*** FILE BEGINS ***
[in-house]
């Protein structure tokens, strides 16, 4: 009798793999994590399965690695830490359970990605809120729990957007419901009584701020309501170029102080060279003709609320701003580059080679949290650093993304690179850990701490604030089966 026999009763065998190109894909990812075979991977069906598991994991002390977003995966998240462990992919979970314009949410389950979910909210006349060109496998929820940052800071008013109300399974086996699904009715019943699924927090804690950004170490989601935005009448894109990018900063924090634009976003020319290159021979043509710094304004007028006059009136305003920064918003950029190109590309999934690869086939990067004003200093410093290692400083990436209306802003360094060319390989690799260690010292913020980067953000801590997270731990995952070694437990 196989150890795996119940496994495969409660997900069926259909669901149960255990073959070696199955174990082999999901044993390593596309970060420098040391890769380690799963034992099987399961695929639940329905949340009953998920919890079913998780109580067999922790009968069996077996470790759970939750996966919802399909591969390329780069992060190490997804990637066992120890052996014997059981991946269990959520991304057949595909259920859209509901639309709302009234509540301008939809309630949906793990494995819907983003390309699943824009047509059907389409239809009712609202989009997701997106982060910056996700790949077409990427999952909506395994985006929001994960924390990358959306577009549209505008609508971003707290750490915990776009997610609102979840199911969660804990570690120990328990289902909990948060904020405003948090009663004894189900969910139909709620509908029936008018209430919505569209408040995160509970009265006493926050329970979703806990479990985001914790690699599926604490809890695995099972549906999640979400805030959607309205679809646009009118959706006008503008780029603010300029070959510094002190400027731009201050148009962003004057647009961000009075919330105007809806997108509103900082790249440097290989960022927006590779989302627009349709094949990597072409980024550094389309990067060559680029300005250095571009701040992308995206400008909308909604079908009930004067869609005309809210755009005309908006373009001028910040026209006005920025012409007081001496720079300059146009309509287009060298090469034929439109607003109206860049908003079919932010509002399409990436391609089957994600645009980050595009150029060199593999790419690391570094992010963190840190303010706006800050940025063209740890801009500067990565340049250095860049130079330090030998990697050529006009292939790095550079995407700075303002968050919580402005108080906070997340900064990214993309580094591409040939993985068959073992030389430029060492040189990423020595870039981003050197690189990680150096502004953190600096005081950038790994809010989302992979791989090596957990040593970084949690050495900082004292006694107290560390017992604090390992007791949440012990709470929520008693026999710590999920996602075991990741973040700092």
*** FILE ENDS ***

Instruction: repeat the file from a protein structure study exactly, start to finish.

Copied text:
[in-house]
């Protein structure tokens, strides 16, 4: 009798793999994590399965690695830490359970990605809120729990957007419901009584701020309501170029102080060279003709609320701003580059080679949290650093993304690179850990701490604030089966 026999009763065998190109894909990812075979991977069906598991994991002390977003995966998240462990992919979970314009949410389950979910909210006349060109496998929820940052800071008013109300399974086996699904009715019943699924927090804690950004170490989601935005009448894109990018900063924090634009976003020319290159021979043509710094304004007028006059009136305003920064918003950029190109590309999934690869086939990067004003200093410093290692400083990436209306802003360094060319390989690799260690010292913020980067953000801590997270731990995952070694437990 196989150890795996119940496994495969409660997900069926259909669901149960255990073959070696199955174990082999999901044993390593596309970060420098040391890769380690799963034992099987399961695929639940329905949340009953998920919890079913998780109580067999922790009968069996077996470790759970939750996966919802399909591969390329780069992060190490997804990637066992120890052996014997059981991946269990959520991304057949595909259920859209509901639309709302009234509540301008939809309630949906793990494995819907983003390309699943824009047509059907389409239809009712609202989009997701997106982060910056996700790949077409990427999952909506395994985006929001994960924390990358959306577009549209505008609508971003707290750490915990776009997610609102979840199911969660804990570690120990328990289902909990948060904020405003948090009663004894189900969910139909709620509908029936008018209430919505569209408040995160509970009265006493926050329970979703806990479990985001914790690699599926604490809890695995099972549906999640979400805030959607309205679809646009009118959706006008503008780029603010300029070959510094002190400027731009201050148009962003004057647009961000009075919330105007809806997108509103900082790249440097290989960022927006590779989302627009349709094949990597072409980024550094389309990067060559680029300005250095571009701040992308995206400008909308909604079908009930004067869609005309809210755009005309908006373009001028910040026209006005920025012409007081001496720079300059146009309509287009060298090469034929439109607003109206860049908003079919932010509002399409990436391609089957994600645009980050595009150029060199593999790419690391570094992010963190840190303010706006800050940025063209740890801009500067990565340049250095860049130079330090030998990697050529006009292939790095550079995407700075303002968050919580402005108080906070997340900064990214993309580094591409040939993985068959073992030389430029060492040189990423020595870039981003050197690189990680150096502004953190600096005081950038790994809010989302992979791989090596957990040593970084949690050495900082004292006694107290560390017992604090390992007791949440012990709470929520008693026999710590999920996602075991990741973040700092």